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Scopes See Exoplanets and Violent Astrophysics

Palomar Observatory's Project 1640 on the Hale Telescope allows astronomers to directly observe exoplanets, whereas the gamma-ray sensitive HESS 2 in Namibia tracks violent astrophysical events such as supernovae and flaring black holes. John Matson reports

At two high-altitude sites, in two countries, two very different telescope projects have come online to scan the skies.

At Palomar Observatory in San Diego County, a new instrument on the Hale Telescope is looking for exoplanets. Called Project 1640, it’s designed to blot out the infrared light of a star, without blocking the light from anything else. That allows astronomers to directly observe exoplanets, even though the star is thousands or even millions of times brighter.

Most known exoplanets have been discovered by indirect means, but planetary scientists believe they can learn a lot more from direct observation.

Over in Namibia, meanwhile, a new telescope called HESS II is seeking out higher-energy photons. The 28-meter telescope is designed to identify very high energy gamma rays. And gamma rays, the most energetic kind of electromagnetic radiation, already pack a pretty good wallop.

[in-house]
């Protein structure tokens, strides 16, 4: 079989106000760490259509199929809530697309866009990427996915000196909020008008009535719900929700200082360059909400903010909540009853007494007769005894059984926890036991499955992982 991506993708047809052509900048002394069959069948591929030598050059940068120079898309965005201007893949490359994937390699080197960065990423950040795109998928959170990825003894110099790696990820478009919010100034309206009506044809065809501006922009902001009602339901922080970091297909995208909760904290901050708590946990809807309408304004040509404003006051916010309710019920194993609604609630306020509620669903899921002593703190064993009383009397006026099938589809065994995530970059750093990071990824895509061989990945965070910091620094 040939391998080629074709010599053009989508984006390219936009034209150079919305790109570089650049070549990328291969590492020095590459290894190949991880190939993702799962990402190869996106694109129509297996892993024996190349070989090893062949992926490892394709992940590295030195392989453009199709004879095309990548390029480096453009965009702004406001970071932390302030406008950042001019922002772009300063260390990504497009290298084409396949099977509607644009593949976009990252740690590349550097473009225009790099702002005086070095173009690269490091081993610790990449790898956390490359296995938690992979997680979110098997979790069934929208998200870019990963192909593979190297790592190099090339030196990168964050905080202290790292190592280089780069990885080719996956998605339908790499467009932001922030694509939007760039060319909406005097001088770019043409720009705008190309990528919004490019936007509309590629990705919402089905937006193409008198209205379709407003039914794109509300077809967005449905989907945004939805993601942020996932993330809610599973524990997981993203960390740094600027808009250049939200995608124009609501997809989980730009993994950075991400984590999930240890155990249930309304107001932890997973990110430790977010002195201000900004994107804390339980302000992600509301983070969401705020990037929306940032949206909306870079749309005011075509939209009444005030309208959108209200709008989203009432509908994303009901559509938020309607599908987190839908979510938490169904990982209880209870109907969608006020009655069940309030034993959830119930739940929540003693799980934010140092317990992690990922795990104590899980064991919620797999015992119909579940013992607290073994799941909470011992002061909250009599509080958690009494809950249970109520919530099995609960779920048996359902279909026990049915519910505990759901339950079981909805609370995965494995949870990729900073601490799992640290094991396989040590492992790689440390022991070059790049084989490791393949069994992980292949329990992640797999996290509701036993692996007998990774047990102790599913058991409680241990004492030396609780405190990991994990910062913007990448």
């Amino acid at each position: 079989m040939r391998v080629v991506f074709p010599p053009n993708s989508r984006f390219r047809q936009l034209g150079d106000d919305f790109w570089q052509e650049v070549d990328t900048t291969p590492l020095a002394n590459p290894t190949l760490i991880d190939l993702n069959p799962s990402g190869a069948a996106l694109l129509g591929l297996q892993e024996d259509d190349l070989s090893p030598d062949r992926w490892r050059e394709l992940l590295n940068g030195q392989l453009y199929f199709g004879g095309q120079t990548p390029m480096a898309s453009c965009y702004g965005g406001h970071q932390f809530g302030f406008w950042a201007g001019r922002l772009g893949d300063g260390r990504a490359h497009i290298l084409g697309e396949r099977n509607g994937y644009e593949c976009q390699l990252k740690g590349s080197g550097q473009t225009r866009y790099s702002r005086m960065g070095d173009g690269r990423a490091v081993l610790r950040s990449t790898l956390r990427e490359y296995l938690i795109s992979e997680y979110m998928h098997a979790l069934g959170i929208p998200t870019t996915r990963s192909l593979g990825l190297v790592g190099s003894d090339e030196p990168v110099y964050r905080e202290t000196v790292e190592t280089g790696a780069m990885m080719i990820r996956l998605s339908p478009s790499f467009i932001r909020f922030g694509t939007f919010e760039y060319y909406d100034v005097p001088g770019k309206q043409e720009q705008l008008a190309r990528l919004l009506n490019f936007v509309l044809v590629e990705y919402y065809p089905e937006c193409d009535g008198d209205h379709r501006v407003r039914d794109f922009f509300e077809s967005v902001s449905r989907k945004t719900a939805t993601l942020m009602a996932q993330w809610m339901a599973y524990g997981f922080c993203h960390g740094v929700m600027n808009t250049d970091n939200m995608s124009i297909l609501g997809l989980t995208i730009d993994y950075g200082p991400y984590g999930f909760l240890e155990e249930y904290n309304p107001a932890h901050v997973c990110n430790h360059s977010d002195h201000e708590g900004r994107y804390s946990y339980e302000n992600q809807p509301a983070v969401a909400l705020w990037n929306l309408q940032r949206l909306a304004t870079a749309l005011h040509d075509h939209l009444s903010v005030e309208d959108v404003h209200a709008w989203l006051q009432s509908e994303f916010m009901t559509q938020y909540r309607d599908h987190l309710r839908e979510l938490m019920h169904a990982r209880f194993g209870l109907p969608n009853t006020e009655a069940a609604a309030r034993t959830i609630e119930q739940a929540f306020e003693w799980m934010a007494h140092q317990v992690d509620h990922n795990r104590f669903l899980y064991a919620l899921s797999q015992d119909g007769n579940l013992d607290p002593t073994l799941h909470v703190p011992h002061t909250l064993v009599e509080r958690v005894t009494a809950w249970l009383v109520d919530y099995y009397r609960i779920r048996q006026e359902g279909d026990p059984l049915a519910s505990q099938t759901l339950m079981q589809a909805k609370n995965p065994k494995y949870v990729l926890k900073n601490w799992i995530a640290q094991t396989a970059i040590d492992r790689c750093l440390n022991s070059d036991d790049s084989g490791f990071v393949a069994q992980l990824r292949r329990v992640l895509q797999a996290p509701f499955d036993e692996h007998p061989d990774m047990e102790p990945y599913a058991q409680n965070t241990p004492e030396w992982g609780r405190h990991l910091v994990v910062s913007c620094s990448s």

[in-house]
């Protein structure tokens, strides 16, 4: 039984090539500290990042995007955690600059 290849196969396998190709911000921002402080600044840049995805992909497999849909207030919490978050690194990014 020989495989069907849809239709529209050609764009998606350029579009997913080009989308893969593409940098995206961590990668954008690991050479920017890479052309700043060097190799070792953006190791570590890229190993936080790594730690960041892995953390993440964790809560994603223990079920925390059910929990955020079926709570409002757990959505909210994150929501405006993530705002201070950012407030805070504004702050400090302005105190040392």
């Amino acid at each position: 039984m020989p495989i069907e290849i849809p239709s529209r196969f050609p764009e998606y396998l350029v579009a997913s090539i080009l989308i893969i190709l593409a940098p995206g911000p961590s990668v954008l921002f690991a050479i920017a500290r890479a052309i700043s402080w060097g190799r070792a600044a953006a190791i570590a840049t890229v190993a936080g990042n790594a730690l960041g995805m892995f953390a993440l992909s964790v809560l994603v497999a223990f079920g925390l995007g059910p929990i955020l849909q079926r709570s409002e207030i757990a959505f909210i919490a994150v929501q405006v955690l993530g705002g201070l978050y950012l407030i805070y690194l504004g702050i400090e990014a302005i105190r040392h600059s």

The gamma rays HESS sees are mostly by-products of extremely violent astrophysical events such as supernovae and flaring black holes.

HESS and Project 1640 differ in method and motive. But for astronomers studying exoplanets or extreme astrophysics, the new projects represent two more eyes on the sky.

—John Matson

[The above text is a transcript of this podcast.]

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